The case of G/Cornelius de Visser (C-292/10) resembles the Lindner case (C-327/10), on which we reported earlier. The case involves numerous issues, some of which will be dealt with in this post. The factual background of the case simply cannot pass unmentioned. A German girl, Ms G, approached the owner (Mr de Visser) of the domain name www.****.de (I call upon the reader’s imagination here) to show her interest in having photographs taken of herself (their intended use being ‘für eine Party’). The photographs were duly made in Germany and Ms G agreed that they would be published. However, her consent was strictly limited to the pictures being used ‘for a party’, and did not include widespread distribution online.
Taunted by co-workers as she was (according to the judgment she was ‘shown the photographs (…) by work colleagues’), she initiated proceedings in Germany against De Visser. Mr de Visser was registered as owner of the domain with an address in Terneuzen and a postal address in Venlo (both in the Netherlands). It had not, however, been possible to effect service at those addresses in the Netherlands, since both letters were returned marked ‘Unknown at this address’. The Consulate of the Netherlands in Munich stated, on request, that Mr de Visser was not listed in any population register in the Netherlands. To sum up, as was the case in Lindner, the defendant was nowhere to be found. Since both the Hague Convention on the service of documents 1965 and the EU Service Regulation are inapplicable in the case of a defendant with unknown address, the German judge resorted to public notice of the document under German procedural law. This was done by affixing a notice of that service to the bulletin board of the Landgericht Regensburg from 11 February to 15 March 2010. Could this be deemed in conformity with Article 6 ECHR and Article 47 Charter of Fundamental Rights of the EU? The Court held:
56 It is true that, even if those conditions are satisfied, the possibility of taking further steps in the proceedings without the defendant’s knowledge by means, as in the main proceedings, of ‘service by public notice’ constitutes a restriction of the defendant’s rights of defence. That restriction is, however, justified in the light of an applicant’s right to effective protection, given that, in the absence of such proceedings, that right would be meaningless (see Hypoteční banka, paragraph 53).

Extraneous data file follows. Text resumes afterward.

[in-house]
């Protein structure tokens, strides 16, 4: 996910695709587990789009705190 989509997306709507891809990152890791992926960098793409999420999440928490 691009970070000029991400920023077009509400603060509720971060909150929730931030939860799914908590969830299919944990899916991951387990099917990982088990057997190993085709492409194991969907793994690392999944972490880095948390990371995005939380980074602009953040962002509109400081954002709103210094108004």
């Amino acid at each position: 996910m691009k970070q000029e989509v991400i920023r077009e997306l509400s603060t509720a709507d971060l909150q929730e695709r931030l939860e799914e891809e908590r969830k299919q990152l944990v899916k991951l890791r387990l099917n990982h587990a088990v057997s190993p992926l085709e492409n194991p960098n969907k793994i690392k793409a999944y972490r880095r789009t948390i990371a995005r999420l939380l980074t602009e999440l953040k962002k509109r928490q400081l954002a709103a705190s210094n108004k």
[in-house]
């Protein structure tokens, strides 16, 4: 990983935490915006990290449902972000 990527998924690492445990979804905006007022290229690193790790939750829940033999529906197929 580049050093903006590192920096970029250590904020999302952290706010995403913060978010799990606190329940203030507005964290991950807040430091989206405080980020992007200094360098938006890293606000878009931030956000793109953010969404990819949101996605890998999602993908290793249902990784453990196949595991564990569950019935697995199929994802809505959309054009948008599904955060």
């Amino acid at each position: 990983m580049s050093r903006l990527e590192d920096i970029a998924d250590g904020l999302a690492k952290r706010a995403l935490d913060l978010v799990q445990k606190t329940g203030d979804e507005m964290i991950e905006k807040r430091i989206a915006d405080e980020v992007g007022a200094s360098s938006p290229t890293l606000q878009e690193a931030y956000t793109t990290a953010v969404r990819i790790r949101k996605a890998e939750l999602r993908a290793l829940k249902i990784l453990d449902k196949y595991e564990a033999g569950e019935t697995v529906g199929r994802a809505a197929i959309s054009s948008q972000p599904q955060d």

57 In contrast to the situation of the defendant, who, when deprived of the opportunity to defend himself effectively, will have the opportunity to ensure respect for the rights of the defence by opposing, in accordance with Article 34(2) of Regulation No 44/2001, recognition of the judgment issued against him, the applicant runs the risk of being deprived of all possibility of recourse (see Hypoteční banka, paragraph 54).
58 It is apparent, furthermore, from the case-law of the European Court of Human Rights that the right to a fair trial, guaranteed by Article 6(1) of the European Convention on Human Rights and Fundamental Freedoms, signed at Rome on 4 November 1950, which corresponds to the second paragraph of Article 47 of the Charter, does not preclude ‘summons by public notice’, provided that the rights of those concerned are properly protected (see Judgment of the European Court of Human Rights in Nunes Dias v Portugal , Reports of Judgments and Decisions 2003-VI).
59 The answer to the first question and the first part of the third question is therefore that European Union law must be interpreted as meaning that it does not preclude the issue of judgment by default against a defendant on whom, given that it is impossible to locate him, the document instituting proceedings has been served by public notice under national law, provided that the court seised of the matter has first satisfied itself that all investigations required by the principles of diligence and good faith have been undertaken to trace the defendant.
The German court also asked questions regarding jurisdiction under the Brussels I Regulation (Regulation 44/2001/EC) in cases of online infringement of personality rights, and Article 3(1) and (2) of Directive 2000/31/EC. These questions were already answered by the Court in the eDate-case, on which we also reported earlier.